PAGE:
|Plague advisory for hunters|
Nov 21, 2007
Plague death provides a reminder to hunters:
The Arizona Department of Health Services has advised that a biologist working for the Grand Canyon National Park died of plague in early November. Just prior to his death, this biologist had dissected a radio-collared mountain lion to determine the animal’s cause of death. The biologist did not use gloves or any other form of personal protection during the dissection.
Earlier this year, a woman in Apache Country contracted Arizona’s first case of plague since the year 2000. The woman became ill in early September after being bitten by fleas at her home in northern Arizona.
In addition to this known human case of the plague, the disease has been detected in prairie dog colonies near Flagstaff.
Arizona Game and Fish Department officials say that although the risk of contracting plague or other diseases from handling wild animals is remote, a risk does exist. Please take the following precautions:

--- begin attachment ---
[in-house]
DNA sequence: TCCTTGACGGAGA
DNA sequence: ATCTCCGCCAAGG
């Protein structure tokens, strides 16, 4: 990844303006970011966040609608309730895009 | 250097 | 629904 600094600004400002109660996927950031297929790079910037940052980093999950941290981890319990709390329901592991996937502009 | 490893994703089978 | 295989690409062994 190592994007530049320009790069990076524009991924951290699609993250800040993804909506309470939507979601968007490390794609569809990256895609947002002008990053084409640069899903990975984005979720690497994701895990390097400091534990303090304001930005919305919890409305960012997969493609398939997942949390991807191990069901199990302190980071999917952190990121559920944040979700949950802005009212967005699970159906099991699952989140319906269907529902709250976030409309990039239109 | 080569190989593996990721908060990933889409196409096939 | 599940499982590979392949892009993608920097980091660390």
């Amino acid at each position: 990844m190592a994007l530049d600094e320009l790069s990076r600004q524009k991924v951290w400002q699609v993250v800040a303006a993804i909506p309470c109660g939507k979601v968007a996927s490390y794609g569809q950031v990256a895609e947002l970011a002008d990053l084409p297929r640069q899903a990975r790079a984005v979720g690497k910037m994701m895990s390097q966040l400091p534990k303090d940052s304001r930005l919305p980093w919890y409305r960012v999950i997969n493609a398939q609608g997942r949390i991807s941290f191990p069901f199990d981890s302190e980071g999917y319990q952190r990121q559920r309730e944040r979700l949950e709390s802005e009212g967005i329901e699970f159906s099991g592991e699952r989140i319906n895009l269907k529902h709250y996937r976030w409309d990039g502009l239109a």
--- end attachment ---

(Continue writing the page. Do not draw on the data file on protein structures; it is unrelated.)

Health officials said plague is a treatable disease and responds to appropriate antibiotic therapy. Early diagnosis is the key to effective treatment.
Persons displaying symptoms of plague (high fever, chills, weakness, headache, nausea, and frequently a painful, enlarged lymph node in the groin area or armpit) should seek immediate medical attention, especially if they have recently harvested a plague reservoir species or have been exposed to fleas, rodents, squirrels, rabbits, or any sick wildlife in areas where plague may be active.
It is especially important to notify the attending physician that such contact has occurred and that exposure to plague or other zoonotic disease agents should be considered as a potential source of illness.
This disease is more evident when it occurs with prairie dog colonies, but can affect all rodent populations.